Moscow is melting, with temperatures around 38ºC and peat bogs outside the city are on fire, sending smoke across the city. It is the warmest summer in 130 years. Elsewhere in Russia, 38,000 sq. miles (100,000sq.km) of crops have been destroyed and large parts of Siberia are on fire. The price of wheat has gone up 40% over the last month due to all the fires and droughts in Russia (and poor harvests in Canada due to a wet planting season). That’s really bad news, for the environment, the wallet and the bread makers.
According to NASA’s Earth Observatory site, in early July, the eastern United States temperatures hit 105F (41ºC). Beijing experienced near-record heat, and temperatures soared to 122F (50ºC) in Kuwait. In fact, North America, western Canada, parts of Western Europe, Siberia, and eastern China plus areas north of the Caspian Sea are all above average. It is also unusually warm in South America, where it is now their wintertime.
The NASA map shows these temperature anomalies for July 4–11, 2010, compared to temperatures between 2000-2008, based upon land surface temperatures measured by NASA’s Terra Satellite. Red and orange are above average temperatures, blue is below-average temperatures and gray areas are water or where there is insufficient information. It looks quite pretty, but also quite worrying.
It isn’t good for the forests, not only are there all the fires in Siberia, but right now there are almost 400 wildfires in BC, Canada and 80% of the province is at risk of fire – so don’t even think about having any camping fires.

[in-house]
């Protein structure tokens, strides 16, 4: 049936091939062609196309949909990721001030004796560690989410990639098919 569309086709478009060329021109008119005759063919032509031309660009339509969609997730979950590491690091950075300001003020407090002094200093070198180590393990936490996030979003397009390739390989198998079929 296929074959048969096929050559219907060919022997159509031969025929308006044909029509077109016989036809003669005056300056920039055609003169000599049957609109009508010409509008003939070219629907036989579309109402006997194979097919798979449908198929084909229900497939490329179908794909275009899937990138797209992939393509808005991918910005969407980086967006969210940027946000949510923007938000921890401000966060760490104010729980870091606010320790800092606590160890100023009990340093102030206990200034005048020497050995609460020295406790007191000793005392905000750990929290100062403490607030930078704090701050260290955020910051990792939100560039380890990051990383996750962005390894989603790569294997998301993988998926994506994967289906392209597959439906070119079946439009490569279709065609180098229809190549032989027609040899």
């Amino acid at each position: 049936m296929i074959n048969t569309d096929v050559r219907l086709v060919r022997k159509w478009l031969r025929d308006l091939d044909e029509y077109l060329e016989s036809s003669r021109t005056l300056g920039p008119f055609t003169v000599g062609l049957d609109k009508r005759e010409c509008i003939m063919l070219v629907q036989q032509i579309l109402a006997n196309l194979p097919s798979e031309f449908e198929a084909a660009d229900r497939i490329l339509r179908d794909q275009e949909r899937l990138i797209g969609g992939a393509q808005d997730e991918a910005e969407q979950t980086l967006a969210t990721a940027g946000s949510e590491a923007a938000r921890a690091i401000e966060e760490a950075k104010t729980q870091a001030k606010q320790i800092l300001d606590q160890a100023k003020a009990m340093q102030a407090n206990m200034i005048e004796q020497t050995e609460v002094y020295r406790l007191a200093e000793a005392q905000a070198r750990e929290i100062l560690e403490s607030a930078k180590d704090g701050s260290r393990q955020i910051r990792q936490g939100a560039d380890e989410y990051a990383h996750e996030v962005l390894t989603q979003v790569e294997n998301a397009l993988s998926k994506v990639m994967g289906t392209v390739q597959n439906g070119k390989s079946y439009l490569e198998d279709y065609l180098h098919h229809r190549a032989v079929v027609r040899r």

It’s not good for ice either. According to the U.S. National Snow and Ice Data Centre, the Arctic sea ice seems to have melted faster in June 2010 than ever measured in 30 years of satellite observation data but it seems to have slowed down in July – maybe because the thicker ice is now melting.
The ice coverage could still be less than the record sea-ice loss measured in 2007 when the ice melted from 5.4 million sq. miles (14 million sq. km) at the end of the winter to about 1.66 million sq. miles (4.3 million sq. km) by September 2007. Hudson Bay is already clear of ice when it is usually still full of ice in July. Ice coverage in late-summer 2008 (1.81 million sq. miles, 4.7 million sq. km) and 2009 (2.1 million sq. miles, 5.4 million sq. km) were the lowest recorded after the 2007 minimum.
Soon it will be bikini and t-shirts only in the Arctic – not good! But hey, why not take advantage of all that nasty melting ice? The Canadian and US governments are. They are taking the ice-free opportunity to make surveys of the ocean bed to survey for potential mineral resources as well as build-up a case for their respective Arctic territory claims!
Oh, by the way, did I mention the size and number of marine dead zones where deep-water oxygen levels suffocate fish and sea creatures have increased significantly over the last half-century? Many of them occur near high-density human population centers near coastal regions and where there is enormous run-off of agricultural fertilizers. These fertilizers cause large algae blooms which die and are eaten by microbes whose numbers increase and use up much of the oxygen. This isn’t good news for fish lovers, nor the many people of the world who depend upon fish for their daily nourishment.
Even though the world is rapidly changing, I can't understand why so many people around the globe continue to insist upon acting as if it is still business as usual.